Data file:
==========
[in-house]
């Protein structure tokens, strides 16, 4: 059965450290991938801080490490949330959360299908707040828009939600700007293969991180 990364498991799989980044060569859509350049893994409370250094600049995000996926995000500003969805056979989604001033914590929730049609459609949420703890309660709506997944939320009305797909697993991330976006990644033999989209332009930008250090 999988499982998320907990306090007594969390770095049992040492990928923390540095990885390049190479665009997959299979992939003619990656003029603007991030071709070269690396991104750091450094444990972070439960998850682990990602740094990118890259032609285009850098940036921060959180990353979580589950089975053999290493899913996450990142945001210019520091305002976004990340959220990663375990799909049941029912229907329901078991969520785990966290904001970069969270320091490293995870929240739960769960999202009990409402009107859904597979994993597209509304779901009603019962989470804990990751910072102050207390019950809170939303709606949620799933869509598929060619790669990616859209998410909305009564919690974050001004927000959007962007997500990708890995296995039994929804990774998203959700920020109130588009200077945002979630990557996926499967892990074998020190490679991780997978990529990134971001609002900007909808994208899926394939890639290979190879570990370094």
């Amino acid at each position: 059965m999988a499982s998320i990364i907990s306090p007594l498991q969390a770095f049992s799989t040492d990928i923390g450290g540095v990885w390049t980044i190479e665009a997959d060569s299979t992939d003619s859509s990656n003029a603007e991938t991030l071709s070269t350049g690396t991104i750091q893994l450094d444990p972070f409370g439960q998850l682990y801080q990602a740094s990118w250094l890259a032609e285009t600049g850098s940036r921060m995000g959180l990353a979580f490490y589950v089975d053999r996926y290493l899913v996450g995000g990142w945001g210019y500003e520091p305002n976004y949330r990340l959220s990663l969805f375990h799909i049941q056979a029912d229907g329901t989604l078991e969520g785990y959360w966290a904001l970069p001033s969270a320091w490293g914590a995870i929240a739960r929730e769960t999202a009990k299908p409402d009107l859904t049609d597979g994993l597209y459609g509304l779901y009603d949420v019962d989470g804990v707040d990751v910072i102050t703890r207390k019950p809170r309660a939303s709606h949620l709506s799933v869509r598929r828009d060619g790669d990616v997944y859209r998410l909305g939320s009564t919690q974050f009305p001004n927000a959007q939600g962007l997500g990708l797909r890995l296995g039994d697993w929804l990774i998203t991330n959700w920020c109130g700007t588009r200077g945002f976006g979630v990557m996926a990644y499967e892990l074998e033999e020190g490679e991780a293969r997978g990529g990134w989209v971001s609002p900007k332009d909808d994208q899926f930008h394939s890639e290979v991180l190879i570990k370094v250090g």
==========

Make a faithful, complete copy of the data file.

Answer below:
[in-house]
């Protein structure tokens, strides 16, 4: 059965450290991938801080490490949330959360299908707040828009939600700007293969991180 990364498991799989980044060569859509350049893994409370250094600049995000996926995000500003969805056979989604001033914590929730049609459609949420703890309660709506997944939320009305797909697993991330976006990644033999989209332009930008250090 999988499982998320907990306090007594969390770095049992040492990928923390540095990885390049190479665009997959299979992939003619990656003029603007991030071709070269690396991104750091450094444990972070439960998850682990990602740094990118890259032609285009850098940036921060959180990353979580589950089975053999290493899913996450990142945001210019520091305002976004990340959220990663375990799909049941029912229907329901078991969520785990966290904001970069969270320091490293995870929240739960769960999202009990409402009107859904597979994993597209509304779901009603019962989470804990990751910072102050207390019950809170939303709606949620799933869509598929060619790669990616859209998410909305009564919690974050001004927000959007962007997500990708890995296995039994929804990774998203959700920020109130588009200077945002979630990557996926499967892990074998020190490679991780997978990529990134971001609002900007909808994208899926394939890639290979190879570990370094």
């Amino acid at each position: 059965m999988a499982s998320i990364i907990s306090p007594l498991q969390a770095f049992s799989t040492d990928i923390g450290g540095v990885w390049t980044i190479e665009a997959d060569s299979t992939d003619s859509s990656n003029a603007e991938t991030l071709s070269t350049g690396t991104i750091q893994l450094d444990p972070f409370g439960q998850l682990y801080q990602a740094s990118w250094l890259a032609e285009t600049g850098s940036r921060m995000g959180l990353a979580f490490y589950v089975d053999r996926y290493l899913v996450g995000g990142w945001g210019y500003e520091p305002n976004y949330r990340l959220s990663l969805f375990h799909i049941q056979a029912d229907g329901t989604l078991e969520g785990y959360w966290a904001l970069p001033s969270a320091w490293g914590a995870i929240a739960r929730e769960t999202a009990k299908p409402d009107l859904t049609d597979g994993l597209y459609g509304l779901y009603d949420v019962d989470g804990v707040d990751v910072i102050t703890r207390k019950p809170r309660a939303s709606h949620l709506s799933v869509r598929r828009d060619g790669d990616v997944y859209r998410l909305g939320s009564t919690q974050f009305p001004n927000a959007q939600g962007l997500g990708l797909r890995l296995g039994d697993w929804l990774i998203t991330n959700w920020c109130g700007t588009r200077g945002f976006g979630v990557m996926a990644y499967e892990l074998e033999e020190g490679e991780a293969r997978g990529g990134w989209v971001s609002p900007k332009d909808d994208q899926f930008h394939s890639e290979v991180l190879i570990k370094v250090g």